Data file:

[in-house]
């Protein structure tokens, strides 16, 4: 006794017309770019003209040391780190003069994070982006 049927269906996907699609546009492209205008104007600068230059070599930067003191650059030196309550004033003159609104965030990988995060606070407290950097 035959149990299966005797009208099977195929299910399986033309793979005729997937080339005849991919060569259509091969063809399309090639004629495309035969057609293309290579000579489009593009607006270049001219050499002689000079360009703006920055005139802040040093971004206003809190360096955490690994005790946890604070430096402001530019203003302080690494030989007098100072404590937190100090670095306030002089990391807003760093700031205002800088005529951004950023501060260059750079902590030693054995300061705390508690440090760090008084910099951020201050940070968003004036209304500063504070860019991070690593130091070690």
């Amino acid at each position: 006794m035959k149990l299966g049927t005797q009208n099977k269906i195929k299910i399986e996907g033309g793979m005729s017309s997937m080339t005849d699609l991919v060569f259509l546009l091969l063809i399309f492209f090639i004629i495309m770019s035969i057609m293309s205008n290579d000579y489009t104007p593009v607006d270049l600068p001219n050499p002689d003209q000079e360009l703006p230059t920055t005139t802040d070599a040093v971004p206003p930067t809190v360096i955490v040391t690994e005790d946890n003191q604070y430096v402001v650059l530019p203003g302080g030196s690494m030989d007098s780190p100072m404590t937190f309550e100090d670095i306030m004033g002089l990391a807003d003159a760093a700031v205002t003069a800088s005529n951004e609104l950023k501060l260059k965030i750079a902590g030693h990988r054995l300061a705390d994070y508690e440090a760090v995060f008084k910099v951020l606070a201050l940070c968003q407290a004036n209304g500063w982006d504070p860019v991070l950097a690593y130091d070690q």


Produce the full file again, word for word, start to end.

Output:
[in-house]
């Protein structure tokens, strides 16, 4: 006794017309770019003209040391780190003069994070982006 049927269906996907699609546009492209205008104007600068230059070599930067003191650059030196309550004033003159609104965030990988995060606070407290950097 035959149990299966005797009208099977195929299910399986033309793979005729997937080339005849991919060569259509091969063809399309090639004629495309035969057609293309290579000579489009593009607006270049001219050499002689000079360009703006920055005139802040040093971004206003809190360096955490690994005790946890604070430096402001530019203003302080690494030989007098100072404590937190100090670095306030002089990391807003760093700031205002800088005529951004950023501060260059750079902590030693054995300061705390508690440090760090008084910099951020201050940070968003004036209304500063504070860019991070690593130091070690």
């Amino acid at each position: 006794m035959k149990l299966g049927t005797q009208n099977k269906i195929k299910i399986e996907g033309g793979m005729s017309s997937m080339t005849d699609l991919v060569f259509l546009l091969l063809i399309f492209f090639i004629i495309m770019s035969i057609m293309s205008n290579d000579y489009t104007p593009v607006d270049l600068p001219n050499p002689d003209q000079e360009l703006p230059t920055t005139t802040d070599a040093v971004p206003p930067t809190v360096i955490v040391t690994e005790d946890n003191q604070y430096v402001v650059l530019p203003g302080g030196s690494m030989d007098s780190p100072m404590t937190f309550e100090d670095i306030m004033g002089l990391a807003d003159a760093a700031v205002t003069a800088s005529n951004e609104l950023k501060l260059k965030i750079a902590g030693h990988r054995l300061a705390d994070y508690e440090a760090v995060f008084k910099v951020l606070a201050l940070c968003q407290a004036n209304g500063w982006d504070p860019v991070l950097a690593y130091d070690q």